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Sunday, 14 December 2014 10:36

Talent remains a key concern for nonprofit leaders

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Marjorie Kuipers speaks during the panel discussion as Travis Williams and Bridget Clark Whitney look on Marjorie Kuipers speaks during the panel discussion as Travis Williams and Bridget Clark Whitney look on PHOTO: Katy Batdorff

Across the board, nonprofits have a key concern that mirrors what keeps their for-profit colleagues up at night: sourcing high quality talent.

That was the assessment of executive directors from a range of nonprofits who participated in a recent panel discussion on best practices as part of the inaugural MiBiz Best-Managed Nonprofits Awards last week.

The winners included:

  • Kids’ Food Basket in the Fundraising category for the organization’s work with the Kids Helping Kids and the Nourish campaigns.

  • The Outdoor Discovery Center Macatawa Greenway in the Board Governance & Executive Management category.

  • Grandville Avenue Arts and Humanities in the Programs & Services category for its Cook Library Scholars program.

The awards were created to elevate business-savvy nonprofit organizations and nonprofit leaders in West Michigan who pay attention to best practices and whose organizations are sustainable as a result.

According to the executives, sustainability results from strong fundraising activities, to be sure, but having the right talent is crucial.

“We want to find someone we can trust and invest in them. It comes down to the communication and trust process … and always having clear plans and being focused on the mission,” said Travis Williams, the executive director of the Outdoor Discovery Center Macatawa Greenway.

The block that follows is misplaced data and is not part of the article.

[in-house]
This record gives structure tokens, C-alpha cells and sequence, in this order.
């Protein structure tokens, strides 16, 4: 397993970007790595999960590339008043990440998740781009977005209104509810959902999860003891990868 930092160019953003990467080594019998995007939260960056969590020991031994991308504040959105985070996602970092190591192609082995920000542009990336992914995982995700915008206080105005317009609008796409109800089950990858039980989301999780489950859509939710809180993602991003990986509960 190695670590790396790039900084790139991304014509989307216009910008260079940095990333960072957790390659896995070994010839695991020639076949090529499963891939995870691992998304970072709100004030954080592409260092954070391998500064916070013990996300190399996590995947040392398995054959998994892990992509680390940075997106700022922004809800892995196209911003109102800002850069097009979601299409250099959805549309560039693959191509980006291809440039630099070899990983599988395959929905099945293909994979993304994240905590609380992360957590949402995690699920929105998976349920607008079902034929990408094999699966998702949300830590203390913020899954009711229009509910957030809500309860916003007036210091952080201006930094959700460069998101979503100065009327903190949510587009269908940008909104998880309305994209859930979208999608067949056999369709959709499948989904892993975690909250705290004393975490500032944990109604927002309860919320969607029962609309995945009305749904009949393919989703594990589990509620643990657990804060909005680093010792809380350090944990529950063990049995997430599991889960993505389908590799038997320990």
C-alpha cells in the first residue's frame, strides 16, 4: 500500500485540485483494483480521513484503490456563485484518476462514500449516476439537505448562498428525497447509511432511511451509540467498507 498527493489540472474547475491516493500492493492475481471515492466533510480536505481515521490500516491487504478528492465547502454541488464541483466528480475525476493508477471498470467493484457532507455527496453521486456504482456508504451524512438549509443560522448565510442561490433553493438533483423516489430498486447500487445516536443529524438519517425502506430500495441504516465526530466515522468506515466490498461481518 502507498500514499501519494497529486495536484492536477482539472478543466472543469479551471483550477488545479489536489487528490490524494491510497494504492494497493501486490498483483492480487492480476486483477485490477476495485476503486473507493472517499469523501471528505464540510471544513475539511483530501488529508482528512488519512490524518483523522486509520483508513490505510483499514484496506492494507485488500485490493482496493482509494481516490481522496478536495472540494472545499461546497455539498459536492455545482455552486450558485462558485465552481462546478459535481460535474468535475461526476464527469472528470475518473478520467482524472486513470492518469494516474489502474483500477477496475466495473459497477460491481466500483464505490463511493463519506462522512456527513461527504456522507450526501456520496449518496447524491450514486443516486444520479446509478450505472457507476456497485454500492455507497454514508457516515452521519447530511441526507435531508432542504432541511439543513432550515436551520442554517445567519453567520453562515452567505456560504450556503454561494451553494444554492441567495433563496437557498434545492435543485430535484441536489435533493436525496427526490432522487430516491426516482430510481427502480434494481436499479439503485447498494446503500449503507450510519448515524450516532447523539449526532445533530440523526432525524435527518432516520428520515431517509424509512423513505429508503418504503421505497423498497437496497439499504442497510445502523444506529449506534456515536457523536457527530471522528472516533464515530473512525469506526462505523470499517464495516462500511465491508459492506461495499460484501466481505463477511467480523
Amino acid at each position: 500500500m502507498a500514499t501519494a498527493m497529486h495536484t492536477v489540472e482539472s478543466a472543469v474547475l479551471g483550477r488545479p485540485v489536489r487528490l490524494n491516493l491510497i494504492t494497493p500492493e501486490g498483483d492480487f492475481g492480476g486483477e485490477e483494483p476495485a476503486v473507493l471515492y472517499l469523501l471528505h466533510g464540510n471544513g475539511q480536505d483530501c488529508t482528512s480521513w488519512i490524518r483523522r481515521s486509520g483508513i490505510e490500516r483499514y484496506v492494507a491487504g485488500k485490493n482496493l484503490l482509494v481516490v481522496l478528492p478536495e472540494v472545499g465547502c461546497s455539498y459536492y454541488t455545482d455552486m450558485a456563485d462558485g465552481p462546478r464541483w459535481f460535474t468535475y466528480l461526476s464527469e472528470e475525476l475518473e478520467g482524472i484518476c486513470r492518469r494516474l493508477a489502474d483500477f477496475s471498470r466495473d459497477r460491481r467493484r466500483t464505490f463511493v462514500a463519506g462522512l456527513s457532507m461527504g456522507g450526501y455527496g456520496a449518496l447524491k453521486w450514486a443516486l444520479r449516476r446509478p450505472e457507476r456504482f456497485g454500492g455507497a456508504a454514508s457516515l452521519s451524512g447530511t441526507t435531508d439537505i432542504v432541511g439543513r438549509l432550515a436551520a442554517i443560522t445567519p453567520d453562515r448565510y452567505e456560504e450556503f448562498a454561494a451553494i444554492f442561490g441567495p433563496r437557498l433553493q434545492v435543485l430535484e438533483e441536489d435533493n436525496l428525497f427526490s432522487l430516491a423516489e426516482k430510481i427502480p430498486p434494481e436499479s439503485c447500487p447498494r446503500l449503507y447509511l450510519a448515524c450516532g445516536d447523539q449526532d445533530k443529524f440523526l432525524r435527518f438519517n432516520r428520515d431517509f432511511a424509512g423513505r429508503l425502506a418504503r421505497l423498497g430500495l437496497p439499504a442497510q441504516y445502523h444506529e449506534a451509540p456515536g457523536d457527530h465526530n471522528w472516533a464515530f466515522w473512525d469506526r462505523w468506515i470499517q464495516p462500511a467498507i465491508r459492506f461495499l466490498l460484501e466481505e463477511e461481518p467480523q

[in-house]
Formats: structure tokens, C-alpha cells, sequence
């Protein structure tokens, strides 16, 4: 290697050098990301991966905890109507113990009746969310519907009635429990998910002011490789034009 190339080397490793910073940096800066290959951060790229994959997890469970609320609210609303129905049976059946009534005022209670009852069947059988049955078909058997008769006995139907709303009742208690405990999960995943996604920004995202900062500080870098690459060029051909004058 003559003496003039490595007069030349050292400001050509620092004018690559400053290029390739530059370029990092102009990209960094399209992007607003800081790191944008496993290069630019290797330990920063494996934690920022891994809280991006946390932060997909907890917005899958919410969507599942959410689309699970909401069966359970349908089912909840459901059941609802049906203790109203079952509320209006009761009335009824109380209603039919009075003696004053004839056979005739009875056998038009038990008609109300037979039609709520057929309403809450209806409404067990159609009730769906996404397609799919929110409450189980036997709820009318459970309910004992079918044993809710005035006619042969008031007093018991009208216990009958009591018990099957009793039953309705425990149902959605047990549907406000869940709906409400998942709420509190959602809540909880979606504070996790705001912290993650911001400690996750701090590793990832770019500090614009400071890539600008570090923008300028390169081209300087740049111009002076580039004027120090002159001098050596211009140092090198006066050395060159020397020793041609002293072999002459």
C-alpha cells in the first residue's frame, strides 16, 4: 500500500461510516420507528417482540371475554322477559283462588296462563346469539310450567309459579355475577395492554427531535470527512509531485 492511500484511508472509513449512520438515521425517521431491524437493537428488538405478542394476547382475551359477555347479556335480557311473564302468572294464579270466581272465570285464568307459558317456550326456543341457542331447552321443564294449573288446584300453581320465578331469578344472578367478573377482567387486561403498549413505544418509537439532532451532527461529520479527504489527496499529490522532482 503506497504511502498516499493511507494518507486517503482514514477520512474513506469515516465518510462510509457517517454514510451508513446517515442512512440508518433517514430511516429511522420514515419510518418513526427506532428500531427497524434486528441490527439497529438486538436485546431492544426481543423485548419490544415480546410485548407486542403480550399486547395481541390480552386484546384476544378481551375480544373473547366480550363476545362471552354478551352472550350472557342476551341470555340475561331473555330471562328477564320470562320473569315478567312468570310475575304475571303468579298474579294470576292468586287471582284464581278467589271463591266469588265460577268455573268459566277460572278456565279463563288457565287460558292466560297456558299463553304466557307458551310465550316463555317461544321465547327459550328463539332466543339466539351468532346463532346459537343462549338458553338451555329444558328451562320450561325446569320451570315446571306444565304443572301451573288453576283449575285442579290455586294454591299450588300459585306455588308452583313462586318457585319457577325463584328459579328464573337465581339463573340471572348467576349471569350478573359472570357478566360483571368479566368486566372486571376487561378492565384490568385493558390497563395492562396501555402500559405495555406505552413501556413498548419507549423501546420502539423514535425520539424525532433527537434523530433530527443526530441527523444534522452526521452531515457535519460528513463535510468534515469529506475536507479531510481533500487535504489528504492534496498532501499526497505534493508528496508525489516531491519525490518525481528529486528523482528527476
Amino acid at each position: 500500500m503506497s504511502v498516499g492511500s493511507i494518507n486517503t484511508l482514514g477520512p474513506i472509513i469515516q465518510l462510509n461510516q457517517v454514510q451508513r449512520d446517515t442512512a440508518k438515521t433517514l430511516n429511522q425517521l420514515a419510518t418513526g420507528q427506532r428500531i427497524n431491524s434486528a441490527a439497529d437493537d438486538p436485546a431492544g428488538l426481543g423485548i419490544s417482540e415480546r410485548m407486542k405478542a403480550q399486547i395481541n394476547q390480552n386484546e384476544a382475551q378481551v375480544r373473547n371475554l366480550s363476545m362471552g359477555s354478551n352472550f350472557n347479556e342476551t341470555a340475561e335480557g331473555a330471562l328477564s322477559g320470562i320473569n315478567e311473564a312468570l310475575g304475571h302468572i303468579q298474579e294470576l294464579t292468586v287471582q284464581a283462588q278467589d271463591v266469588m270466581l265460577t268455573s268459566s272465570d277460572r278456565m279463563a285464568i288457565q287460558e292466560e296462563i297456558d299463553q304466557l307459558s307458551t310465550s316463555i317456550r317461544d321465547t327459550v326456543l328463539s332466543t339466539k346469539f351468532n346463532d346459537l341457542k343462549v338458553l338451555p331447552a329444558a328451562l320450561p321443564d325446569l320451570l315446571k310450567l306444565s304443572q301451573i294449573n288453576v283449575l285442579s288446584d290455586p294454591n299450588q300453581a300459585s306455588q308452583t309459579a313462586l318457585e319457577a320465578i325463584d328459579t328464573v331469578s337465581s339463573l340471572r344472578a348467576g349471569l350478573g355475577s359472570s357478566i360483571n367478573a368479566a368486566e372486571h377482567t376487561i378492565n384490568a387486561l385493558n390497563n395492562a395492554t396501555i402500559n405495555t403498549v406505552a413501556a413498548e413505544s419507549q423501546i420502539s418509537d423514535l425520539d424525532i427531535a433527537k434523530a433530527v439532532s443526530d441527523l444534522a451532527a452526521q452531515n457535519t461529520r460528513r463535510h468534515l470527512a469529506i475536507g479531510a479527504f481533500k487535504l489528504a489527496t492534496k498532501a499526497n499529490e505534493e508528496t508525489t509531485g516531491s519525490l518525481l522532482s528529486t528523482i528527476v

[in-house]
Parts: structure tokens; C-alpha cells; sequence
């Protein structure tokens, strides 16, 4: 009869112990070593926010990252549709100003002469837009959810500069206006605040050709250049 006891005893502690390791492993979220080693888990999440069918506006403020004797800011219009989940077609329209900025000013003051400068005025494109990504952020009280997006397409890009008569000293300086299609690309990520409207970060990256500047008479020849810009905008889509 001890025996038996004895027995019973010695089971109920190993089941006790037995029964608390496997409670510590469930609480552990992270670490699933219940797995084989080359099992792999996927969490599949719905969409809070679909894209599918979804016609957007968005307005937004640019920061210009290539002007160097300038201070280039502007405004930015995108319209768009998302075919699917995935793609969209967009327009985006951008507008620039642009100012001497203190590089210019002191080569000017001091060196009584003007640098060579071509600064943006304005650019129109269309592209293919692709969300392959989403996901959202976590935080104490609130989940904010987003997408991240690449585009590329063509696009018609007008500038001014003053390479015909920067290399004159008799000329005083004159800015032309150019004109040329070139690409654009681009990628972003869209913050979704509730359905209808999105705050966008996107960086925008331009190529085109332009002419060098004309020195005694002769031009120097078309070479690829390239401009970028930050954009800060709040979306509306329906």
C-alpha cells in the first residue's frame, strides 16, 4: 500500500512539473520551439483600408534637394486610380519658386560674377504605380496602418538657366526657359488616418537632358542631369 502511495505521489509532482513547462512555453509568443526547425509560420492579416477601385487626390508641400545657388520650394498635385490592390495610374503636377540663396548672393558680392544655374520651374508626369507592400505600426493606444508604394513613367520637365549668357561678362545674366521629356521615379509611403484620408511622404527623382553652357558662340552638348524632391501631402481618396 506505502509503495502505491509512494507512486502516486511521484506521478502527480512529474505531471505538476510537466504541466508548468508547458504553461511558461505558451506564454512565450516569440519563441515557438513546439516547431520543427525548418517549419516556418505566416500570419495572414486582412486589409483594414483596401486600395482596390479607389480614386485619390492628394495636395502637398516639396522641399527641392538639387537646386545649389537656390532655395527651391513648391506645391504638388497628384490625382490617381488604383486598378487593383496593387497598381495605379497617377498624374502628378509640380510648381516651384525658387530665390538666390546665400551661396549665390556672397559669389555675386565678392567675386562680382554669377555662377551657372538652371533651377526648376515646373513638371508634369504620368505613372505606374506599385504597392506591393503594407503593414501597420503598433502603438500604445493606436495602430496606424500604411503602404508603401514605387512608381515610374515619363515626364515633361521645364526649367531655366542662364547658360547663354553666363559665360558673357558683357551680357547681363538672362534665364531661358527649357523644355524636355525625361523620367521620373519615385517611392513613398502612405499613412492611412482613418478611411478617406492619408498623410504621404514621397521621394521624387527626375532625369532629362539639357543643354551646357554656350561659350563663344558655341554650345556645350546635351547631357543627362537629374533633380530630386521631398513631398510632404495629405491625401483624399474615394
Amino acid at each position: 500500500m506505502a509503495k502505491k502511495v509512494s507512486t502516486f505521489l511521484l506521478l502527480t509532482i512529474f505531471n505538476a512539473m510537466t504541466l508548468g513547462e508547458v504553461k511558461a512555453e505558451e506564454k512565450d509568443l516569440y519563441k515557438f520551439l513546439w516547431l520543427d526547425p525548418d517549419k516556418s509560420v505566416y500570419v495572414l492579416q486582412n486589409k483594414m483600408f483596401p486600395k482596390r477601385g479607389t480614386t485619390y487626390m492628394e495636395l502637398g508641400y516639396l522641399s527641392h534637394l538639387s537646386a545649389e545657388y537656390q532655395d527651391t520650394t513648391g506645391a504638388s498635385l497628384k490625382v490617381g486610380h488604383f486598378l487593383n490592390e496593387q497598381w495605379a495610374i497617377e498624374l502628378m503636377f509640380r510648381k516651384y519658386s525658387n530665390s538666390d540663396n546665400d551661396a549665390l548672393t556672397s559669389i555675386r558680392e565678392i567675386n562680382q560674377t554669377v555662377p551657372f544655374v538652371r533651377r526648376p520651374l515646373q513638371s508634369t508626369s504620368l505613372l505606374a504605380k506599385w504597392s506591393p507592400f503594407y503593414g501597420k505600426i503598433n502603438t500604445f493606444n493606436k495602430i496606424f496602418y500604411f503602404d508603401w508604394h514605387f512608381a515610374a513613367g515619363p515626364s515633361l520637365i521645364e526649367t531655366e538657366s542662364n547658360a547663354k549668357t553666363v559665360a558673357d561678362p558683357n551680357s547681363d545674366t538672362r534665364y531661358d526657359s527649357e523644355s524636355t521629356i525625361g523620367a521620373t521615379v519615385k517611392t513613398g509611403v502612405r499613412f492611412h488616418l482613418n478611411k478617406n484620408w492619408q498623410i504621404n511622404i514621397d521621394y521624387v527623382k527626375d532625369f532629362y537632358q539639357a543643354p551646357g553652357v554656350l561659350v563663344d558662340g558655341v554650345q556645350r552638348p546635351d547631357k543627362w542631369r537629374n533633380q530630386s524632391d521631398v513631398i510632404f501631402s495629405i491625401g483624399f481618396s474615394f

At the Holland-based nonprofit that’s focused on conservation and nature-based education, the focus on employee autonomy is really an extension of how the board operates, he said.

“Our organization was one that was created with the mindset of finding a good executive to run the organization and not micromanaging,” Williams said.

Bridget Clark Whitney from Kids’ Food Basket said finding, retaining and supporting talent really helps the organization drive its mission of helping children around the region to access healthy foods. While that’s a seemingly never-ending mission, it’s important to strike a balance for employees so they’re able to be effective in their roles, she said.

“We don’t want to celebrate who works more hours,” she said. “We need to support each other’s work/life balance.”

Another key for Kids’ Food Basket was using social media to get the word out about the organization and to craft the nonprofit’s voice, Clark Whitney said.

“Social media is a powerful tool for engagement, to share impact and to show people they’re part of something bigger,” she said.

It’s also crucial to listen to clients, said Marjorie Kuipers, the executive director of Grandville Avenue Arts and Humanities. For Kuipers, that meant listening to the children the organization was helping to achieve academic achievement.

“We started to steal program ideas from our kids,” she said. “We started listening to what our kids wanted to see.”

The awards program, held at the Goei Center on Dec. 11, also honored Birgit Klohs, the president and CEO of The Right Place Inc., with a Lifetime Achievement Award.

Klohs was the first woman executive at an economic development firm in Michigan and one of the first in the Midwest. In her 27 years leading The Right Place, she’s turned to her board of corporate CEOs in the region for advice and mentorship, borrowing many of their best practices along the way, she said.

She also praised the fact that nonprofits are starting to get more recognition for their role in the broader West Michigan economy.

“It’s inspiring to be thought of as a business,” she said.

Read 4080 times Last modified on Sunday, 14 December 2014 10:48

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